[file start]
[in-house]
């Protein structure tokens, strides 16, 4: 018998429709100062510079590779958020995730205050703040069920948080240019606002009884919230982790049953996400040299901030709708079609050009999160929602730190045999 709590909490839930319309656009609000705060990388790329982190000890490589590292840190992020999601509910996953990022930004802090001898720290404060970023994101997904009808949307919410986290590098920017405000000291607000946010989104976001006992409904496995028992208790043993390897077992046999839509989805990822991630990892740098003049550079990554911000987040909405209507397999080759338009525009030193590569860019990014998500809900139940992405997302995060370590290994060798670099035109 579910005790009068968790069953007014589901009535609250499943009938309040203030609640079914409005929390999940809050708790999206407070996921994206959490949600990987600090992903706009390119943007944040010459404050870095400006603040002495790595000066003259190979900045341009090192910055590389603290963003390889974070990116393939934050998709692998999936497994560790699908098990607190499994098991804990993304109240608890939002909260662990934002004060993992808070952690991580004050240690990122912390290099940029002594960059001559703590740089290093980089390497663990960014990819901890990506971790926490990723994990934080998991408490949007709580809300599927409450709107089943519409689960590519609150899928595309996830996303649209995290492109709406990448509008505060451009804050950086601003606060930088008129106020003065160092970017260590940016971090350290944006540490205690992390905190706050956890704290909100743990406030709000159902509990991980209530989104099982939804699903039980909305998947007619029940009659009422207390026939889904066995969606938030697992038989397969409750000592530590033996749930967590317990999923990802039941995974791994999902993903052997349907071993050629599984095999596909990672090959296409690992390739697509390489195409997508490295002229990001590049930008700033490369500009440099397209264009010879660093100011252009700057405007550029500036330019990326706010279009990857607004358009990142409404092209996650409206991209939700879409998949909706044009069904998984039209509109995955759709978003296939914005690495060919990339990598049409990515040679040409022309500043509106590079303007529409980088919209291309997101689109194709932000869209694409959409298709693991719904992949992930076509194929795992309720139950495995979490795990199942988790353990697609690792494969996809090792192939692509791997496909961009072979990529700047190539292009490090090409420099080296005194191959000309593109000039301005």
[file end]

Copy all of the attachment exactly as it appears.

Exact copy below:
[in-house]
């Protein structure tokens, strides 16, 4: 018998429709100062510079590779958020995730205050703040069920948080240019606002009884919230982790049953996400040299901030709708079609050009999160929602730190045999 709590909490839930319309656009609000705060990388790329982190000890490589590292840190992020999601509910996953990022930004802090001898720290404060970023994101997904009808949307919410986290590098920017405000000291607000946010989104976001006992409904496995028992208790043993390897077992046999839509989805990822991630990892740098003049550079990554911000987040909405209507397999080759338009525009030193590569860019990014998500809900139940992405997302995060370590290994060798670099035109 579910005790009068968790069953007014589901009535609250499943009938309040203030609640079914409005929390999940809050708790999206407070996921994206959490949600990987600090992903706009390119943007944040010459404050870095400006603040002495790595000066003259190979900045341009090192910055590389603290963003390889974070990116393939934050998709692998999936497994560790699908098990607190499994098991804990993304109240608890939002909260662990934002004060993992808070952690991580004050240690990122912390290099940029002594960059001559703590740089290093980089390497663990960014990819901890990506971790926490990723994990934080998991408490949007709580809300599927409450709107089943519409689960590519609150899928595309996830996303649209995290492109709406990448509008505060451009804050950086601003606060930088008129106020003065160092970017260590940016971090350290944006540490205690992390905190706050956890704290909100743990406030709000159902509990991980209530989104099982939804699903039980909305998947007619029940009659009422207390026939889904066995969606938030697992038989397969409750000592530590033996749930967590317990999923990802039941995974791994999902993903052997349907071993050629599984095999596909990672090959296409690992390739697509390489195409997508490295002229990001590049930008700033490369500009440099397209264009010879660093100011252009700057405007550029500036330019990326706010279009990857607004358009990142409404092209996650409206991209939700879409998949909706044009069904998984039209509109995955759709978003296939914005690495060919990339990598049409990515040679040409022309500043509106590079303007529409980088919209291309997101689109194709932000869209694409959409298709693991719904992949992930076509194929795992309720139950495995979490795990199942988790353990697609690792494969996809090792192939692509791997496909961009072979990529700047190539292009490090090409420099080296005194191959000309593109000039301005």